If you use a social networking site like Facebook, you are 1.63 times more likely to avoid serious psychological distress such as depression and anxiety, find researchers.
Using social media apps like Facebook does have its own advantages and one such positive outcome is improving mental health among adults.
According to a Michigan State University study, using social media and the Internet regularly could improve mental health among adults and help fend off serious psychological distress, such as depression and anxiety.
"Communication technologies and social media platforms make it easier to maintain relationships and access health information, which could explain it," said Keith Hampton, professor of media and information at the Michigan State University.
To reach this conclusion, Hampton set out to study more mature populations, analyzing data from more than 13,000 relationships from adult participants in the "Panel Study of Income Dynamics" -- the world's longest-running household survey.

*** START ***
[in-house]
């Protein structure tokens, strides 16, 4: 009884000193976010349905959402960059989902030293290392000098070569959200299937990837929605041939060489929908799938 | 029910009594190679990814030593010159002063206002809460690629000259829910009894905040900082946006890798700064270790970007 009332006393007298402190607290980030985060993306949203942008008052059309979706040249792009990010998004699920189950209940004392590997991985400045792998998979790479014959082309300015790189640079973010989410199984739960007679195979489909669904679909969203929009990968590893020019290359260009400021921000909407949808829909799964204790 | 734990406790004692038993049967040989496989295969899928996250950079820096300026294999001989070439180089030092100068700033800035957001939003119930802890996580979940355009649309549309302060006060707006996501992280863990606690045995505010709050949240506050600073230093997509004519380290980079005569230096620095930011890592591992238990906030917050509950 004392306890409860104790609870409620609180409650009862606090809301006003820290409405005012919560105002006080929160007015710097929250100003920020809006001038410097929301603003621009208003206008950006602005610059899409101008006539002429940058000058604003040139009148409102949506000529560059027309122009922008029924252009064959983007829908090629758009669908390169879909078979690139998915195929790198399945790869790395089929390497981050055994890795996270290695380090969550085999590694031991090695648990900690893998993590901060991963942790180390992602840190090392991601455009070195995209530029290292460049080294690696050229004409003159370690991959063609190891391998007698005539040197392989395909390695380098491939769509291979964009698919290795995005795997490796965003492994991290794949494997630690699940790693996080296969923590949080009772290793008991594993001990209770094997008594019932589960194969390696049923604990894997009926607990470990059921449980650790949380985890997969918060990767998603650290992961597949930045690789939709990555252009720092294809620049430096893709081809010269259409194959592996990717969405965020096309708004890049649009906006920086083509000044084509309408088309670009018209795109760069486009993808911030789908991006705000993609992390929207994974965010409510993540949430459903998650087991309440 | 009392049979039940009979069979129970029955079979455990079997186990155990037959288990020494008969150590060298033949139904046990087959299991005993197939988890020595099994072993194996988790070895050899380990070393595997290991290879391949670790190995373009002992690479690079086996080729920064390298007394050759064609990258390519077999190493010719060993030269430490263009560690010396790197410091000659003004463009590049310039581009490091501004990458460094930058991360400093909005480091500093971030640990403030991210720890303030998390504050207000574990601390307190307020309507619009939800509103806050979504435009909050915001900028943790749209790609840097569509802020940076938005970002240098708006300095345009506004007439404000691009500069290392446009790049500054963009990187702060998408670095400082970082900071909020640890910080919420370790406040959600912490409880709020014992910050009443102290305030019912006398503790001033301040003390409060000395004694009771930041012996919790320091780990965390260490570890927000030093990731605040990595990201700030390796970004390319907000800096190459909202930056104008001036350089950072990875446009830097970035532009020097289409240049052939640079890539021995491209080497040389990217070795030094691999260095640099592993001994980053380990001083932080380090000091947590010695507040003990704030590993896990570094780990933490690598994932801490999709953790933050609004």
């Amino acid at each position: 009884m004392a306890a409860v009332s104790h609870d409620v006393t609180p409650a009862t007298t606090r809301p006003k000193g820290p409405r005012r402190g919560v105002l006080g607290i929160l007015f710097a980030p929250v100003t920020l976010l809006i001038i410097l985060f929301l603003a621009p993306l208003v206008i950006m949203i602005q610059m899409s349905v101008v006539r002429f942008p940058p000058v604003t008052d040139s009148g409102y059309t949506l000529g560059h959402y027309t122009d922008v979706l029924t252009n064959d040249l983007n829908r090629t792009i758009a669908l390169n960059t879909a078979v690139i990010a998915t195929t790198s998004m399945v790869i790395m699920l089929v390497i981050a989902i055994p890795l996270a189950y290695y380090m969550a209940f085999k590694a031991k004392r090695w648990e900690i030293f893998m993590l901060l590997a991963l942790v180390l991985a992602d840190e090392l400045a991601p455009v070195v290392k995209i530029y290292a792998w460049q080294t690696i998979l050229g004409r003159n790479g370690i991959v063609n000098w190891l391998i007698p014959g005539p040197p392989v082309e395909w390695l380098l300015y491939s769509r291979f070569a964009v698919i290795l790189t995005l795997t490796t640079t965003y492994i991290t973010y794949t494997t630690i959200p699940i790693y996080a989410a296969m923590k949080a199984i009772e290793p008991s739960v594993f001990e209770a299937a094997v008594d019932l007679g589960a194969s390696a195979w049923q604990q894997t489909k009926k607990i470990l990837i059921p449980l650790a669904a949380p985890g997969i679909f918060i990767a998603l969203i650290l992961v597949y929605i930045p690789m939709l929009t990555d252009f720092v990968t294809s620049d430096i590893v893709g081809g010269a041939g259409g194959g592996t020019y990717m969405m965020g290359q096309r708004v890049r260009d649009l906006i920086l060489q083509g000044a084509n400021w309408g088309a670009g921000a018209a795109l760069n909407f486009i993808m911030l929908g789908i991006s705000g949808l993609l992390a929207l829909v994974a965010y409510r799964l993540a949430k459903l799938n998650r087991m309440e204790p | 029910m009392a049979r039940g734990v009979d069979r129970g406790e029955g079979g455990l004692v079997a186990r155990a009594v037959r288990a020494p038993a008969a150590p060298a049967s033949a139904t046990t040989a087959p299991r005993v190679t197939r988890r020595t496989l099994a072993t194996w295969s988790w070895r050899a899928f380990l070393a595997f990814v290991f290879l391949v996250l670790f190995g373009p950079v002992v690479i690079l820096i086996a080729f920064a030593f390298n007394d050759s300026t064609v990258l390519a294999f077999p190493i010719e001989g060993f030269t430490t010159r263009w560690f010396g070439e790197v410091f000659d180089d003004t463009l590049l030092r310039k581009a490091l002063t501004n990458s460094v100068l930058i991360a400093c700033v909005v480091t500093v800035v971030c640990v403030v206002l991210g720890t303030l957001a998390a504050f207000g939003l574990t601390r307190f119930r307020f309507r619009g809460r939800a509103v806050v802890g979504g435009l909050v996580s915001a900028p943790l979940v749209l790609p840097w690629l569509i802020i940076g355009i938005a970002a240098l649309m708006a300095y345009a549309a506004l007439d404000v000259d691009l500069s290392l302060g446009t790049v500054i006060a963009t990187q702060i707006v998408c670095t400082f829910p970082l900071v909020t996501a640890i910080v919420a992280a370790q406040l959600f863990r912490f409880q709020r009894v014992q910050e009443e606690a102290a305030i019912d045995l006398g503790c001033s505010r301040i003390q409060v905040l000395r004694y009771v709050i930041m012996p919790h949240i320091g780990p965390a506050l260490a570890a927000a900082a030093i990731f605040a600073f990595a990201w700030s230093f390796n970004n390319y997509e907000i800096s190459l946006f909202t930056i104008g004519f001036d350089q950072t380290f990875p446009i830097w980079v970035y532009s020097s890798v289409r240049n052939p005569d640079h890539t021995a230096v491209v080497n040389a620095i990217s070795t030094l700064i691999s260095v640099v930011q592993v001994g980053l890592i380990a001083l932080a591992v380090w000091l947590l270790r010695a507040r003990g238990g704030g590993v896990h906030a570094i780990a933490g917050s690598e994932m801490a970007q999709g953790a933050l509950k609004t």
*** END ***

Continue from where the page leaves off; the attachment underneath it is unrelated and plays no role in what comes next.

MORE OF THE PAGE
He found social media users are 63 per cent less likely to experience serious psychological distress from one year to the next, including major depression or serious anxiety.
The study, published in the Journal of Computer Mediated-Communication, challenges the notion that social media, mobile technologies and the internet contribute to a mental health crisis.
"Because until now, adults haven't been the focus of much research on the subject," Hampton said.
Instead, most studies on social media have focused on youth and college students, and the effects could be explained by life stages, rather than technology use.
Taking a snapshot of the anxiety felt by young people today and concluding that a whole generation is at risk because of social media ignores more noteworthy social changes, such as the lingering effects of the Great Recession, the rise in single child families, older and more protective parents, more kids going to college and rising student debt," Hampton explained.
Changes to the mental health of family members affect the psychological distress experienced by other family, but only if both family members are connected on a social networking site.
"Today, we have these ongoing, little bits of information popping up on our cell phones and Facebook feeds, and that ongoing contact might matter for things like mental health," Hampton said.